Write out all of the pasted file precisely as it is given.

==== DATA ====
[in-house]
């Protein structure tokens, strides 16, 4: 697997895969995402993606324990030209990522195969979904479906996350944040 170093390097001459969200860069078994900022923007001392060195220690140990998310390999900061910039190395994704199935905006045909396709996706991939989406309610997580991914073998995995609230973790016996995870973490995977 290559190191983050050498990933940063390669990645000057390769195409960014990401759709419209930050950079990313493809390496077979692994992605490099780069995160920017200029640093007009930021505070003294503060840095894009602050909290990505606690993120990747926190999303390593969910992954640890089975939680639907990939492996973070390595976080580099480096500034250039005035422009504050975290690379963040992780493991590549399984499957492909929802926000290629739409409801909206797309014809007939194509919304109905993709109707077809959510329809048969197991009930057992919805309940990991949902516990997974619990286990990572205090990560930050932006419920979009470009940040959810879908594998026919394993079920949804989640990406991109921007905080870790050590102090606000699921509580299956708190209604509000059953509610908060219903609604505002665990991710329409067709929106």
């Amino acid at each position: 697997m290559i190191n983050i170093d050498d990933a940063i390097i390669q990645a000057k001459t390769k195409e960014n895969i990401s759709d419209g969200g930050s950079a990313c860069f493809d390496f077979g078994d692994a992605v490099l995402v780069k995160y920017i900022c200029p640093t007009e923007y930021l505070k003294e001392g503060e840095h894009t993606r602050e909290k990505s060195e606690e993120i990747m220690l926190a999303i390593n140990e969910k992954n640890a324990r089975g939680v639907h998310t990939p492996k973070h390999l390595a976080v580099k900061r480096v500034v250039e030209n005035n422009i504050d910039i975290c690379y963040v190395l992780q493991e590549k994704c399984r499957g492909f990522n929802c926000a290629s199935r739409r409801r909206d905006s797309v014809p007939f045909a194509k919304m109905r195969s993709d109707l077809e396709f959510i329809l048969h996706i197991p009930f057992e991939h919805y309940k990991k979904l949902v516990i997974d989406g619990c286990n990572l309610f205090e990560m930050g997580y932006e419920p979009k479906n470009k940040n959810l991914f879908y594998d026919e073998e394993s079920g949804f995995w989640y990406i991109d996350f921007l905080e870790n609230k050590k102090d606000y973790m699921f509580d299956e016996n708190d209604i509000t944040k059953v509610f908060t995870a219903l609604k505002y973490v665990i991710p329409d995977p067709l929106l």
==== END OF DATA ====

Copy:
[in-house]
């Protein structure tokens, strides 16, 4: 697997895969995402993606324990030209990522195969979904479906996350944040 170093390097001459969200860069078994900022923007001392060195220690140990998310390999900061910039190395994704199935905006045909396709996706991939989406309610997580991914073998995995609230973790016996995870973490995977 290559190191983050050498990933940063390669990645000057390769195409960014990401759709419209930050950079990313493809390496077979692994992605490099780069995160920017200029640093007009930021505070003294503060840095894009602050909290990505606690993120990747926190999303390593969910992954640890089975939680639907990939492996973070390595976080580099480096500034250039005035422009504050975290690379963040992780493991590549399984499957492909929802926000290629739409409801909206797309014809007939194509919304109905993709109707077809959510329809048969197991009930057992919805309940990991949902516990997974619990286990990572205090990560930050932006419920979009470009940040959810879908594998026919394993079920949804989640990406991109921007905080870790050590102090606000699921509580299956708190209604509000059953509610908060219903609604505002665990991710329409067709929106």
């Amino acid at each position: 697997m290559i190191n983050i170093d050498d990933a940063i390097i390669q990645a000057k001459t390769k195409e960014n895969i990401s759709d419209g969200g930050s950079a990313c860069f493809d390496f077979g078994d692994a992605v490099l995402v780069k995160y920017i900022c200029p640093t007009e923007y930021l505070k003294e001392g503060e840095h894009t993606r602050e909290k990505s060195e606690e993120i990747m220690l926190a999303i390593n140990e969910k992954n640890a324990r089975g939680v639907h998310t990939p492996k973070h390999l390595a976080v580099k900061r480096v500034v250039e030209n005035n422009i504050d910039i975290c690379y963040v190395l992780q493991e590549k994704c399984r499957g492909f990522n929802c926000a290629s199935r739409r409801r909206d905006s797309v014809p007939f045909a194509k919304m109905r195969s993709d109707l077809e396709f959510i329809l048969h996706i197991p009930f057992e991939h919805y309940k990991k979904l949902v516990i997974d989406g619990c286990n990572l309610f205090e990560m930050g997580y932006e419920p979009k479906n470009k940040n959810l991914f879908y594998d026919e073998e394993s079920g949804f995995w989640y990406i991109d996350f921007l905080e870790n609230k050590k102090d606000y973790m699921f509580d299956e016996n708190d209604i509000t944040k059953v509610f908060t995870a219903l609604k505002y973490v665990i991710p329409d995977p067709l929106l």